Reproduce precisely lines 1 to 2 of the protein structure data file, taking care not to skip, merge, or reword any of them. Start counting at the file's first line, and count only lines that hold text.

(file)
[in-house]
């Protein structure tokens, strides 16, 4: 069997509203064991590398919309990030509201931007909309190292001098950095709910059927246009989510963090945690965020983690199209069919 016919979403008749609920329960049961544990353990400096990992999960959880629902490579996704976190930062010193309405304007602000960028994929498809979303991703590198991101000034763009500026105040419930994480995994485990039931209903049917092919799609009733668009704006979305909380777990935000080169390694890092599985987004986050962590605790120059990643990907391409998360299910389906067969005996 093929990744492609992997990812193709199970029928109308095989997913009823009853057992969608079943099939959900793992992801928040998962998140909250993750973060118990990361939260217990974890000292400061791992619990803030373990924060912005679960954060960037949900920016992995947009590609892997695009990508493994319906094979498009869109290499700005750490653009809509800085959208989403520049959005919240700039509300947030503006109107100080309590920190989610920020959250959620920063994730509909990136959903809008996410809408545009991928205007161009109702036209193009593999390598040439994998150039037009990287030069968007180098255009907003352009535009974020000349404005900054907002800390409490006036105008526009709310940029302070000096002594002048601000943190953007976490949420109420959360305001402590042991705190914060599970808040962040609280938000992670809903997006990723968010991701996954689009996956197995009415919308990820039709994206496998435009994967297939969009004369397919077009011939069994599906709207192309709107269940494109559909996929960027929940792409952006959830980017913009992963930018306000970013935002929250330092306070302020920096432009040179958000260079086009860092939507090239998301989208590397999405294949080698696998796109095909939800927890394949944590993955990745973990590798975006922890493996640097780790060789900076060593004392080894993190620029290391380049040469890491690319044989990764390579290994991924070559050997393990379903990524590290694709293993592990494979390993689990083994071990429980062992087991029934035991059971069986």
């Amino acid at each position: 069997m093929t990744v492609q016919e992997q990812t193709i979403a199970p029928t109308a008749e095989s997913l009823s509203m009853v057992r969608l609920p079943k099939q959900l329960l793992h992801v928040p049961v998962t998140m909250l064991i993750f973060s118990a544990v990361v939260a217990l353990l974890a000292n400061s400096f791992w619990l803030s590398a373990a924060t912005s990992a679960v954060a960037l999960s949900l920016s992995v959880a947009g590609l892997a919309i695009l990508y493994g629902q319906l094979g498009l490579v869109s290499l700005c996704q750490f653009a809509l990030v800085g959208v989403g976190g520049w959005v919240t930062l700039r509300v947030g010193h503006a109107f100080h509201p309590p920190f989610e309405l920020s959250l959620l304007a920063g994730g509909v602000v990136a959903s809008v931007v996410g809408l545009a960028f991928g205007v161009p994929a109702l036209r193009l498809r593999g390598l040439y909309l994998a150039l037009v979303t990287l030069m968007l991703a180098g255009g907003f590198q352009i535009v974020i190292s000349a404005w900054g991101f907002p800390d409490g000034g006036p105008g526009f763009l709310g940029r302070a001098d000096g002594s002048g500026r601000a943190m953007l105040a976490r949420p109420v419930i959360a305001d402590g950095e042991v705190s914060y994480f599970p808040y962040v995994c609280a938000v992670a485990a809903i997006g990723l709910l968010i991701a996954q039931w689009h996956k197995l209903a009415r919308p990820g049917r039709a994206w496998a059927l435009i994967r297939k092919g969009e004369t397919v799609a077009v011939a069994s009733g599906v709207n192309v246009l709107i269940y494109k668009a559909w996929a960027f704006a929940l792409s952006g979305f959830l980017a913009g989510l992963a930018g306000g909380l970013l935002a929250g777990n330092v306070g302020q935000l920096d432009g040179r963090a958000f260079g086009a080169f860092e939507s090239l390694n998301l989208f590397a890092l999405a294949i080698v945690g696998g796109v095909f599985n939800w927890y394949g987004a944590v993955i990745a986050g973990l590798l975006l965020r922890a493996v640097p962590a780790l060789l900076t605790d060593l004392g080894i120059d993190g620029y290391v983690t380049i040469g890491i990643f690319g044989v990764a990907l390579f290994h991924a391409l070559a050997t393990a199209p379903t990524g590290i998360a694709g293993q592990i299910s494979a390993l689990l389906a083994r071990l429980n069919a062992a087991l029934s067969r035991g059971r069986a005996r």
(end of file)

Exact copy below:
[in-house]
């Protein structure tokens, strides 16, 4: 069997509203064991590398919309990030509201931007909309190292001098950095709910059927246009989510963090945690965020983690199209069919 016919979403008749609920329960049961544990353990400096990992999960959880629902490579996704976190930062010193309405304007602000960028994929498809979303991703590198991101000034763009500026105040419930994480995994485990039931209903049917092919799609009733668009704006979305909380777990935000080169390694890092599985987004986050962590605790120059990643990907391409998360299910389906067969005996 093929990744492609992997990812193709199970029928109308095989997913009823009853057992969608079943099939959900793992992801928040998962998140909250993750973060118990990361939260217990974890000292400061791992619990803030373990924060912005679960954060960037949900920016992995947009590609892997695009990508493994319906094979498009869109290499700005750490653009809509800085959208989403520049959005919240700039509300947030503006109107100080309590920190989610920020959250959620920063994730509909990136959903809008996410809408545009991928205007161009109702036209193009593999390598040439994998150039037009990287030069968007180098255009907003352009535009974020000349404005900054907002800390409490006036105008526009709310940029302070000096002594002048601000943190953007976490949420109420959360305001402590042991705190914060599970808040962040609280938000992670809903997006990723968010991701996954689009996956197995009415919308990820039709994206496998435009994967297939969009004369397919077009011939069994599906709207192309709107269940494109559909996929960027929940792409952006959830980017913009992963930018306000970013935002929250330092306070302020920096432009040179958000260079086009860092939507090239998301989208590397999405294949080698696998796109095909939800927890394949944590993955990745973990590798975006922890493996640097780790060789900076060593004392080894993190620029290391380049040469890491690319044989990764390579290994991924070559050997393990379903990524590290694709293993592990494979390993689990083994071990429980062992087991029934035991059971069986």